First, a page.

Address: 4450 Capitola Road, Suite 105 Capitola, CA 95010

Opening Hours : Monday to Friday - 9am to 5pm
  Contact : (831) 325-0202

Is excess iron hindering your Hashimoto’s protocol?

Do you know when you absorb too much iron it is becomes a very toxic and inflammatory heavy metal? If you are working to manage Hashimoto’s hypothyroidism, make sure high iron levels aren’t sabotaging your efforts. (Likewise, low iron levels can also make it difficult or impossible to heal.)

Hemochromatosis is a relatively common genetic disorder in which the body absorbs too much dietary iron. Symptoms typically include joint pain, chronic fatigue, heart flutters, and abdominal pain. Untreated hemochromatosis increases the risk of diabetes, arthritis, liver inflammation (cirrhosis), sexual dysfunction, and other diseases such as Hashimoto’s hypothyroidism.

Psychological symptoms may include depression, anxiety, nervous tics, and obsessive compulsive disorder. Iron accumulation in the basal ganglia of the brain can interfere significantly with neurological functioning, leading to movement disorders and/or dementia.

Hemochromatosis often goes undiagnosed.  If hemochromatosis is suspected, a series of three blood tests known collectively as the Iron Panel confirm diagnosis. If you are having trouble managing the inflammation associated with Hashimoto’s, it is helpful to be screened for and rule out this condition.

Hemochromatosis can be addressed in two ways to help slow the Hashimoto’s autoimmune attacks on your thyroid. The medical treatment for hemochromatosis is phlebotomy, which means periodically drawing blood from the body. This helps normalize iron levels and can relieve symptoms and inflammation.

The other way to alleviate symptoms and reduce the effect of hemochromatosis on Hashimoto’s hypothyroidism is through diet — avoiding certain foods and supplements, while favoring others.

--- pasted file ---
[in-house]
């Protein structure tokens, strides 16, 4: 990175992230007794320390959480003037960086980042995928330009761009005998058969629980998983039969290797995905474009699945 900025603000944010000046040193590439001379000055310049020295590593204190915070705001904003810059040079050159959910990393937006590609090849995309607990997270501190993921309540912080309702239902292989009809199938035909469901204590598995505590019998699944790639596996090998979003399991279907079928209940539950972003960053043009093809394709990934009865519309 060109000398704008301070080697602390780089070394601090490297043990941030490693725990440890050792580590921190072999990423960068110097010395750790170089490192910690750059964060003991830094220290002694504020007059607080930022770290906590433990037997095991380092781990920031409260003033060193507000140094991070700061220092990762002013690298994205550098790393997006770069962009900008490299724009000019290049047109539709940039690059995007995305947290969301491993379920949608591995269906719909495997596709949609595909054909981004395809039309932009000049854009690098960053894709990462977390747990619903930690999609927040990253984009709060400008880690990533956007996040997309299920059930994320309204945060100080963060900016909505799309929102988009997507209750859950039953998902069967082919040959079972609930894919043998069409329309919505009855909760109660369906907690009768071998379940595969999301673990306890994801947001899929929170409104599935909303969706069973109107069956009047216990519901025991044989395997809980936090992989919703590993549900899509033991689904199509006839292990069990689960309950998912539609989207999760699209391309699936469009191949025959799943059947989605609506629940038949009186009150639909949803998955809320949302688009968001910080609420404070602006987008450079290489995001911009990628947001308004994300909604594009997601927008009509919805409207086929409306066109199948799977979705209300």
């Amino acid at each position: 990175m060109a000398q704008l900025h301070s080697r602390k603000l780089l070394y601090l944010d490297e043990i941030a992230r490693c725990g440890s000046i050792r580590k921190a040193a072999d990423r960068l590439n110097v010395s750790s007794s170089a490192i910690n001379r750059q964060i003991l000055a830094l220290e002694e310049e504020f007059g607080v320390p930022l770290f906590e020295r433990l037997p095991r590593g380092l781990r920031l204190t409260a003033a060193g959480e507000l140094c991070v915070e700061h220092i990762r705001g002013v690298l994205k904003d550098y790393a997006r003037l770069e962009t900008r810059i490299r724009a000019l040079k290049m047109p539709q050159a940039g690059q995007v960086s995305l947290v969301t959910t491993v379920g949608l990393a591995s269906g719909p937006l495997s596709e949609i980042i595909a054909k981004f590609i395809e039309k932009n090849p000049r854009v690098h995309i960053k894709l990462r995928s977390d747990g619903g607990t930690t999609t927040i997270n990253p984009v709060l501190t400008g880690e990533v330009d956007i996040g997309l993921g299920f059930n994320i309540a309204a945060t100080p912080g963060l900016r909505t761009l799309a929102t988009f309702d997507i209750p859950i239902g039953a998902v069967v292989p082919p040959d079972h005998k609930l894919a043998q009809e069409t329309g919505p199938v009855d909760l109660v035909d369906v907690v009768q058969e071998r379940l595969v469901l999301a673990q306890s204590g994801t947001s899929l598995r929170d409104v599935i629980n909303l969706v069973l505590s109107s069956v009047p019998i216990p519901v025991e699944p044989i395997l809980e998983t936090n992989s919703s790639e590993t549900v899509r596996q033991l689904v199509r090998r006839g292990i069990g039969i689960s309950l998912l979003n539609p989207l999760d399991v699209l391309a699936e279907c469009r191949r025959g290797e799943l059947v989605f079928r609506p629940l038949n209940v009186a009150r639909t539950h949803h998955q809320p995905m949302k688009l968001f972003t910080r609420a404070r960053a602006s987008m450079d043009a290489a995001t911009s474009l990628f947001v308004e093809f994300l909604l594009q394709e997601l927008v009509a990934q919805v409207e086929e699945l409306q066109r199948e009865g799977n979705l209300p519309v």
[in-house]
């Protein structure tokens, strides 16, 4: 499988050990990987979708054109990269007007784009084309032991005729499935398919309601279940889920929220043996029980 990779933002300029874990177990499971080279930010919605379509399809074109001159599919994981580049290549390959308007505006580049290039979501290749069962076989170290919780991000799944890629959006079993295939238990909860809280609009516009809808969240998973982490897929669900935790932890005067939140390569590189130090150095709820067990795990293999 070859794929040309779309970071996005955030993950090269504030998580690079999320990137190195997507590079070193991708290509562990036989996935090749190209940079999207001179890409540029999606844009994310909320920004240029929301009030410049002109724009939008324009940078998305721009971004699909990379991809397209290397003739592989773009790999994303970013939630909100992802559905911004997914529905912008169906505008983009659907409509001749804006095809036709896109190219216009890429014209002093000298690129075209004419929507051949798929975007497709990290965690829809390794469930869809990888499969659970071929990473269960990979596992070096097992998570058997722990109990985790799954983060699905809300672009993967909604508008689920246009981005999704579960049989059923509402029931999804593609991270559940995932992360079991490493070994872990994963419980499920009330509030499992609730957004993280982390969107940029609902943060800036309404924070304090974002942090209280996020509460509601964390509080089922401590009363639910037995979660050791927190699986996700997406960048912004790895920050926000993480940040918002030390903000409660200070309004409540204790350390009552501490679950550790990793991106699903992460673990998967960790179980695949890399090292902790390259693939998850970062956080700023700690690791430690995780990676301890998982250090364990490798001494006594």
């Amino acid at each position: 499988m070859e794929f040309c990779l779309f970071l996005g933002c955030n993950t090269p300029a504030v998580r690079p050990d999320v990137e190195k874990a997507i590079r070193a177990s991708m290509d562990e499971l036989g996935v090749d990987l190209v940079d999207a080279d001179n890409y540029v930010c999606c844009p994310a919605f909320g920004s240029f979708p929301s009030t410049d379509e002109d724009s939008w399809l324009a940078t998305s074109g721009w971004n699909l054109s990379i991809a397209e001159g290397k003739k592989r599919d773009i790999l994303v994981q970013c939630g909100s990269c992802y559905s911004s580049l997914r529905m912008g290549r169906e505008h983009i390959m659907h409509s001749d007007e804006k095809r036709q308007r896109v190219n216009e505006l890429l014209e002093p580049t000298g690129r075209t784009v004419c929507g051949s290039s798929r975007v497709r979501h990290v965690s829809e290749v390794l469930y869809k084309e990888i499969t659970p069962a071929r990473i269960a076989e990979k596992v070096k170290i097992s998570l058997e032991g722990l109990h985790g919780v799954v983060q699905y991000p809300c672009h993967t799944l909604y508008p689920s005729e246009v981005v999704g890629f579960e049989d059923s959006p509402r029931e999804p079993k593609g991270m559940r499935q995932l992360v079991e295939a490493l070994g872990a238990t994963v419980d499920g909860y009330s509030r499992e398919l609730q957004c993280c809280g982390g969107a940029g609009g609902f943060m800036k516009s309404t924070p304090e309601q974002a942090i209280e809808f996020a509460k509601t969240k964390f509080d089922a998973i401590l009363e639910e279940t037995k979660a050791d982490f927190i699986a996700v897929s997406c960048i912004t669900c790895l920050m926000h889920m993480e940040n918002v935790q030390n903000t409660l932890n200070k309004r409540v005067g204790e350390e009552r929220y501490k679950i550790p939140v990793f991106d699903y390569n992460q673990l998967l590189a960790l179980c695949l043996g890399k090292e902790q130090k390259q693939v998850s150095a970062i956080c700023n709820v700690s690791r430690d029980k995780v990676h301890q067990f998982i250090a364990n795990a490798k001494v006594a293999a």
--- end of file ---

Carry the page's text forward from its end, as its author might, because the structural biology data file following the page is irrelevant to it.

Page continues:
What to Avoid

Don’t take iron supplements or multivitamins that contain iron. Even people who have not been diagnosed with hemochromatosis should be cautious of iron supplements (many different factors besides iron deficiency cause anemia, find the root cause for your anemia before taking iron).

Certain medical conditions, such as restless leg syndrome, are associated with iron deficiency, and iron supplements may be prescribed or recommended for these conditions. However, anyone should have their iron levels checked first before taking supplements.

Stay away from vitamin C supplements and orange juice, as vitamin C increases iron absorption. (It is generally okay, however, to eat whole foods that contain vitamin C.)

Avoid or at least minimize alcohol consumption. Alcohol compromises liver function, the organ most vulnerable to too much iron.

Stay away from shellfish and raw fish as they may contain infectious bacteria that people with hemochromatosis are particularly vulnerable to.

Avoid or minimize red meat consumption. Red meat contains a form of iron that the body absorbs most easily.

Avoid or minimize sugar intake. Sugar increases iron absorption.

Following this steps may help you create a more successful protocol to manage Hashimoto’s hypothyroidism.

What to Increase

Essentially, there are two types of foods that a person with hemochromatosis should eat plenty of.

The first category is foods that inhibit iron absorption, such as:

  • Green or black tea
  • Raw kale
  • Eggs
  • Legumes
  • Foods rich in calcium, magnesium, polyphenols, tannins, phylates and/or oxalates.

(Note: If you have Hashimoto’s, you may be sensitive to some of these foods and should avoid them.)

The second category is foods that contain iron, but in a form difficult to absorb. Nearly all vegetables, fruits, whole grains, nuts, and beans are in this category. Many of them contain oxalates as well, which reduce iron absorption.

If you are going to occasionally consume some foods that have easily absorbed iron, such as meat or sweets, combine them with foods that block iron absorption.

A hemochromatosis diet need not necessarily be overly strict. Much of it will depend on an individual’s level of iron overload, as revealed by lab tests.

Ask my office for more information on hemochromatosis and whether it may be hindering your Hashimoto’s hypothyroidism protocol.